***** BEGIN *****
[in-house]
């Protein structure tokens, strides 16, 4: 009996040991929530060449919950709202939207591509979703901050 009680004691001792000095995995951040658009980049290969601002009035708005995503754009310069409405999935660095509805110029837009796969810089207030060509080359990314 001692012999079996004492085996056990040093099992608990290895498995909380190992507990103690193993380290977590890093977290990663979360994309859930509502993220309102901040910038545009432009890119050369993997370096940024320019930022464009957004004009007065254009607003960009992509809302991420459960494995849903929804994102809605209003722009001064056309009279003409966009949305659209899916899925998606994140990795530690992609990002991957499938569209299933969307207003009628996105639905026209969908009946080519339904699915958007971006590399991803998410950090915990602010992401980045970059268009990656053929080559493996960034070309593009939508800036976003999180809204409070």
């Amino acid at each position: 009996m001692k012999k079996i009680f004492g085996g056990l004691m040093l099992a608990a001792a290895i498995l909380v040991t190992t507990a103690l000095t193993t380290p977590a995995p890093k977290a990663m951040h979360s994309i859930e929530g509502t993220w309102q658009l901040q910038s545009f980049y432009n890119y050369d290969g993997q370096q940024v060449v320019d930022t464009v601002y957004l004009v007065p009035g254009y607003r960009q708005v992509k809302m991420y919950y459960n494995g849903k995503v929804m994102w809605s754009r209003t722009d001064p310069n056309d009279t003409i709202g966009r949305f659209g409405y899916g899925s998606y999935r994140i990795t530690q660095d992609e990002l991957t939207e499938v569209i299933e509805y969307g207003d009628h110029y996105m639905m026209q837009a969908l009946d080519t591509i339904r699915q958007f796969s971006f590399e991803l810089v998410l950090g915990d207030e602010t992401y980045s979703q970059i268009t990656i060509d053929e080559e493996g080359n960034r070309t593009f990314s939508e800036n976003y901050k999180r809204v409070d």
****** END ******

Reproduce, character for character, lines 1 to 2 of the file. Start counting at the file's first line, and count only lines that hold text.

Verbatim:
[in-house]
């Protein structure tokens, strides 16, 4: 009996040991929530060449919950709202939207591509979703901050 009680004691001792000095995995951040658009980049290969601002009035708005995503754009310069409405999935660095509805110029837009796969810089207030060509080359990314 001692012999079996004492085996056990040093099992608990290895498995909380190992507990103690193993380290977590890093977290990663979360994309859930509502993220309102901040910038545009432009890119050369993997370096940024320019930022464009957004004009007065254009607003960009992509809302991420459960494995849903929804994102809605209003722009001064056309009279003409966009949305659209899916899925998606994140990795530690992609990002991957499938569209299933969307207003009628996105639905026209969908009946080519339904699915958007971006590399991803998410950090915990602010992401980045970059268009990656053929080559493996960034070309593009939508800036976003999180809204409070």